Three Hundred Fifth-Graders to Visit ESC for Earth Week

Published 04.14.2003


(EDITOR'S NOTE: A rainy weather forecast prompted cancellation of the McCall Middle School's planned April 22 visit.)

Three hundred fifth-graders from two area school districts will explore a natural laboratory, tour the "Pennsylvania WoodMobile," meet "William Penn" and visit a sawmill when they celebrate Earth Week at Pennsylvania College of Technology's Schneebeli Earth Science Center on April 22-23.

Two hundred students from the Montoursville Area School District will visit the campus from 9 a.m. to 2 p.m. on April 22, and 100 students from the Montgomery Area School District will participate in the activities in the same time period on April 23. The Earth Science Center, located near Allenwood, houses the College's School of Natural Resources Management.

Students in the Forest Technology majors will act as guides as the fifth-graders tour the natural laboratory, which includes 110 acres of forest, plantations, fields, ponds and an interpretive trail system. The trail system features four trails, 36 environmental points of interest, an outdoor classroom, a pond and a picnic area. It serves as an ongoing project for the Forest Recreation course in the Forest Technology major.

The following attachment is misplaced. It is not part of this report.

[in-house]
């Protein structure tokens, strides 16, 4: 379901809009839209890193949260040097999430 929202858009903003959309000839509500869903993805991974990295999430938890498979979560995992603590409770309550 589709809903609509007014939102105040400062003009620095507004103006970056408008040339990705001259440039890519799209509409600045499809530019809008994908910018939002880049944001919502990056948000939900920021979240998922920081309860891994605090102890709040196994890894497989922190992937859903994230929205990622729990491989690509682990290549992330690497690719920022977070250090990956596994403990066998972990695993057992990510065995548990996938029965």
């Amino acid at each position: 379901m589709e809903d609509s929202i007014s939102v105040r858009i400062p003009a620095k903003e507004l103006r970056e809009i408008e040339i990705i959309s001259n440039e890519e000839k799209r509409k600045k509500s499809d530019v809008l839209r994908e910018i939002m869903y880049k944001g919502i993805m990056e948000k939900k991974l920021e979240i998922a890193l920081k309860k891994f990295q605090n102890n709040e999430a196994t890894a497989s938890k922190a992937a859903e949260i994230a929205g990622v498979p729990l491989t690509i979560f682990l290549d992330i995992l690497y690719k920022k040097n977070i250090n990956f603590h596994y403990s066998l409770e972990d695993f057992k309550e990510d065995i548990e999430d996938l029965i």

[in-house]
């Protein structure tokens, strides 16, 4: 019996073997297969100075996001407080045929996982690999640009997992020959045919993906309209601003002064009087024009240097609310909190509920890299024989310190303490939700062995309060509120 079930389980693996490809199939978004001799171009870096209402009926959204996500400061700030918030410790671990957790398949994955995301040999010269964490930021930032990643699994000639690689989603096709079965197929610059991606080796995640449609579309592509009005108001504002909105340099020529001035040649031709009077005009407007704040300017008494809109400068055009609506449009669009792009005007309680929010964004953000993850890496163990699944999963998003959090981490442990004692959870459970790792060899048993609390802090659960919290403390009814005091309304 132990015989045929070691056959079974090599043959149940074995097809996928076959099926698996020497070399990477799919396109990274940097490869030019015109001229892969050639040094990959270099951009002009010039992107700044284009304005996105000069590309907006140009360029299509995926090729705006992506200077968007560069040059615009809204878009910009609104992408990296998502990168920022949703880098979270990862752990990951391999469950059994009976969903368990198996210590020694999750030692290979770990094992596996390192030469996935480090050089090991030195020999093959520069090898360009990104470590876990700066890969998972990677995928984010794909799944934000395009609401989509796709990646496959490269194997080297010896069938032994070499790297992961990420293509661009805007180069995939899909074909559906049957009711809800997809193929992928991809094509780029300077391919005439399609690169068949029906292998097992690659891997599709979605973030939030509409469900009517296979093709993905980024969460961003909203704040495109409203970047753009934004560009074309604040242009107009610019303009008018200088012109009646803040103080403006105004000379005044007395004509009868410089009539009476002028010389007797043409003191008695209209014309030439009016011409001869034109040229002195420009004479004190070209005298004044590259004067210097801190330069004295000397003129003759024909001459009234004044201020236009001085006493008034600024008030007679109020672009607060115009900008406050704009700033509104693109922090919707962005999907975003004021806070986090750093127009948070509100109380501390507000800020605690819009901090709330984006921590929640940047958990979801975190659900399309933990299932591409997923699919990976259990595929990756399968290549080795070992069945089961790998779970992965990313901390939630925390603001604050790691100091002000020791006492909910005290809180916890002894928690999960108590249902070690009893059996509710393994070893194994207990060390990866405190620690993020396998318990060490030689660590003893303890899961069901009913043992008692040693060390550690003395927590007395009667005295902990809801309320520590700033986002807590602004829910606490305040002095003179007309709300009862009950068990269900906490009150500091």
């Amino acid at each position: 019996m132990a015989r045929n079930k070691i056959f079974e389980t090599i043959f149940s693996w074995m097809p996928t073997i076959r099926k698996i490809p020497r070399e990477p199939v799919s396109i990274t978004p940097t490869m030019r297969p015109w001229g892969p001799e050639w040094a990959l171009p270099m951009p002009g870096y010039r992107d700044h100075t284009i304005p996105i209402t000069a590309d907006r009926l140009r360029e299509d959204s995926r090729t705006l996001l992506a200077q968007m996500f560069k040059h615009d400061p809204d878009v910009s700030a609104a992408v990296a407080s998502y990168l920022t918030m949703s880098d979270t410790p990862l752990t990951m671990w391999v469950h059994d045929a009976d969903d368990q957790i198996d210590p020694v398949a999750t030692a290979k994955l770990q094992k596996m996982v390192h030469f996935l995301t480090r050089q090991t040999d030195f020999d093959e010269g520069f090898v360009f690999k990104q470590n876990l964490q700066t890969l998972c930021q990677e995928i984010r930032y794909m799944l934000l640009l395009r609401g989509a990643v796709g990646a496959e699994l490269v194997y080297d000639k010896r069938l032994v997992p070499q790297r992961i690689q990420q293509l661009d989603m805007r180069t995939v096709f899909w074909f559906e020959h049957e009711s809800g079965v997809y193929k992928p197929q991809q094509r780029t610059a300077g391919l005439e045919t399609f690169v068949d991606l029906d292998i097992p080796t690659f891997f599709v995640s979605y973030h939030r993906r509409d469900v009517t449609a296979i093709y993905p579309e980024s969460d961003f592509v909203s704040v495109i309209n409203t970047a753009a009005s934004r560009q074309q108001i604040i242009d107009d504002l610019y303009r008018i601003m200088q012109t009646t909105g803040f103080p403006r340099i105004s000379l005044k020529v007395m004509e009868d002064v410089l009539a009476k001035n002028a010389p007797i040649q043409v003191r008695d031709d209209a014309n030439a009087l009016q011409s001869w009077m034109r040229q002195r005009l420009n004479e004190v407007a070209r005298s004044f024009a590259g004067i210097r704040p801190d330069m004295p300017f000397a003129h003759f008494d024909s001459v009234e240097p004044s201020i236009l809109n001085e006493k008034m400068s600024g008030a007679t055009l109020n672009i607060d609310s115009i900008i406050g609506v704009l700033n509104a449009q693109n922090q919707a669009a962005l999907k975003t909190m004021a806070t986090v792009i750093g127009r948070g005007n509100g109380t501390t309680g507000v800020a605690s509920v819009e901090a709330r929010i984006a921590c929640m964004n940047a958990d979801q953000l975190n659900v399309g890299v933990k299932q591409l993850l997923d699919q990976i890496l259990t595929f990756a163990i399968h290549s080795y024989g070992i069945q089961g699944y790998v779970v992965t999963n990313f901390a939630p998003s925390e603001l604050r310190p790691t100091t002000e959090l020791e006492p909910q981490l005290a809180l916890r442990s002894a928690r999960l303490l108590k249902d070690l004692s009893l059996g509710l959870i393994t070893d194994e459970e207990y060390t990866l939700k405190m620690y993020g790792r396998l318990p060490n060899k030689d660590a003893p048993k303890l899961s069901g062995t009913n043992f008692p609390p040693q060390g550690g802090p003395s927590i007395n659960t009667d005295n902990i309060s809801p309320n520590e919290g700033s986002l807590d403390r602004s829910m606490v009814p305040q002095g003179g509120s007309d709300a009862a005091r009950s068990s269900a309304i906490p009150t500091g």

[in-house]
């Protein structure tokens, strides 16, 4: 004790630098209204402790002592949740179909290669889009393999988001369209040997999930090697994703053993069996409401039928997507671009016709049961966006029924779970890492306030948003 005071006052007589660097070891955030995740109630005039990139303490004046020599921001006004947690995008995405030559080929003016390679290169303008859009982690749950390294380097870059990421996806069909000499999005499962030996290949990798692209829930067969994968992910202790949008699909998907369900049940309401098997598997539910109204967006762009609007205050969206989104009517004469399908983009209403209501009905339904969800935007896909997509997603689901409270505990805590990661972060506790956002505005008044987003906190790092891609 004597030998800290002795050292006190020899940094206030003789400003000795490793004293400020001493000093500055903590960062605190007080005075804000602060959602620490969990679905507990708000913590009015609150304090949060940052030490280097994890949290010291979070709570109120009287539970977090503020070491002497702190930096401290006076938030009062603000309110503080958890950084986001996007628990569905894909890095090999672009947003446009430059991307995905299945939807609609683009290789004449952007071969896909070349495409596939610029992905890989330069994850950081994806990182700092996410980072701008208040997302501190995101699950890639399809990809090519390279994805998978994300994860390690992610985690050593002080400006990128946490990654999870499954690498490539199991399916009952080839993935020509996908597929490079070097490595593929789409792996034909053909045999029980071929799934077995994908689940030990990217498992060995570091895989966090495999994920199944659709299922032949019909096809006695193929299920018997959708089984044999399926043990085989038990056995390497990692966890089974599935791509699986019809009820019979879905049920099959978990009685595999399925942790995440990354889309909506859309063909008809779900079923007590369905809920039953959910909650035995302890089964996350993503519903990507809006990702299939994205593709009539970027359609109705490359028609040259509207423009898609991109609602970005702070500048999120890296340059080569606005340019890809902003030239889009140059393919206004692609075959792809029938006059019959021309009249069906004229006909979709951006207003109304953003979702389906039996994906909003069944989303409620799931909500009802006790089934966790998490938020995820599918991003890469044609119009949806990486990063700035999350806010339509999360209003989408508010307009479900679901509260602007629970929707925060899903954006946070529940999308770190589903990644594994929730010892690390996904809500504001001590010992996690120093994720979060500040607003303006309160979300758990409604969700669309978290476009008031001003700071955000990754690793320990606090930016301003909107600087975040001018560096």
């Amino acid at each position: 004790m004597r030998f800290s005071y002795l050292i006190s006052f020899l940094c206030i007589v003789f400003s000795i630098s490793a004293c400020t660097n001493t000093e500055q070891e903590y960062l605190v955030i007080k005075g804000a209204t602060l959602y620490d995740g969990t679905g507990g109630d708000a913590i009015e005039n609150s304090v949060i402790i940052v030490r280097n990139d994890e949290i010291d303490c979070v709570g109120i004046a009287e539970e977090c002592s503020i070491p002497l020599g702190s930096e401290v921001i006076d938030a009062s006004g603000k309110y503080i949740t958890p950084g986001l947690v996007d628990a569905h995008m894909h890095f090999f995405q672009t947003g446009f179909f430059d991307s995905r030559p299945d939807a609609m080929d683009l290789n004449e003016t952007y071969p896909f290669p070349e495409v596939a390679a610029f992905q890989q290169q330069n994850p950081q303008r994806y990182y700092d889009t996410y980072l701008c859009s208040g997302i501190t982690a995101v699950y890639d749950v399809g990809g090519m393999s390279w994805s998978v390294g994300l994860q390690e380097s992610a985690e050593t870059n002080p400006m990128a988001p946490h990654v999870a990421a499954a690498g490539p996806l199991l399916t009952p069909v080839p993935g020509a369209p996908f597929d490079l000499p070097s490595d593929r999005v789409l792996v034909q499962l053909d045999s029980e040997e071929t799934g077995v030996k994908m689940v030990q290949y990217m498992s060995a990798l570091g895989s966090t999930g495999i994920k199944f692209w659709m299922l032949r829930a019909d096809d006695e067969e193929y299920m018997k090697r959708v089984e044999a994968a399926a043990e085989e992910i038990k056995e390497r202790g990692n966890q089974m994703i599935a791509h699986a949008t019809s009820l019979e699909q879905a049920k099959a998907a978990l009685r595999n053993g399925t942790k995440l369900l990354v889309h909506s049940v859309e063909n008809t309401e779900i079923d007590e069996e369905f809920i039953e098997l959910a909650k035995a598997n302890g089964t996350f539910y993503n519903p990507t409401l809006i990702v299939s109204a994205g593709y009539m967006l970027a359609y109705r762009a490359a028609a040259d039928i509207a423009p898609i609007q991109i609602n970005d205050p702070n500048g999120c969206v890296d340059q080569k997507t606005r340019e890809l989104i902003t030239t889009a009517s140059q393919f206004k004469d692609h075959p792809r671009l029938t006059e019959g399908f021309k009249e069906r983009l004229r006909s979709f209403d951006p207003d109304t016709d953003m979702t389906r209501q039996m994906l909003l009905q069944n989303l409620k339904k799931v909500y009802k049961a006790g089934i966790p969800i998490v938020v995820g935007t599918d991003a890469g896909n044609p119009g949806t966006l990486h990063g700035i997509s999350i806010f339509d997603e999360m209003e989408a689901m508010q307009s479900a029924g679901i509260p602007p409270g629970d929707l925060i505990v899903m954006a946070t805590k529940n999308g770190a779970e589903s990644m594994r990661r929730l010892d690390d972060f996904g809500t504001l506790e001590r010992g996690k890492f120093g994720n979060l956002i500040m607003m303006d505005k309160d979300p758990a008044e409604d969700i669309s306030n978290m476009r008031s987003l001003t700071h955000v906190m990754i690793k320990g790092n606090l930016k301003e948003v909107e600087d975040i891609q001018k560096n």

The Pennsylvania WoodMobile is a project of the state Department of Agriculture's Hardwoods Development Council and the state's hardwoods industry. The traveling exhibit, which is housed in a 34-foot trailer, provides information on Pennsylvania's forest resources and the forest-products industry.

In the WoodMobile, the students will learn how today's forest differs from the forest of a century ago, touch various hardwood species produced in Pennsylvania and see how deer affect the forest. They'll also learn about Pennsylvania's forest-products industry, see how wood products are made and learn how the forest is managed in sustainable fashion.

In addition, a costumed William Penn will present workshops on the history of wood in Pennsylvania, and the students will tour the College's sawmill operation and view a demonstration there.

"The activities we've included for the fifth-graders were planned with 'fun' in mind, but we also wanted to take the opportunity to educate them on the impact forest products have on their lives," said Dr. Mary A. Sullivan, assistant dean of natural resources management. "An added bonus is that our Forest Technology students, by acting as presenters and guides, will refine their skills as they enjoy the day with these young students."

For more information about the Forest Technology program or other majors in the School of Natural Resources Management at Penn College, call (570) 327-4761, send e-mail or visit on the Web.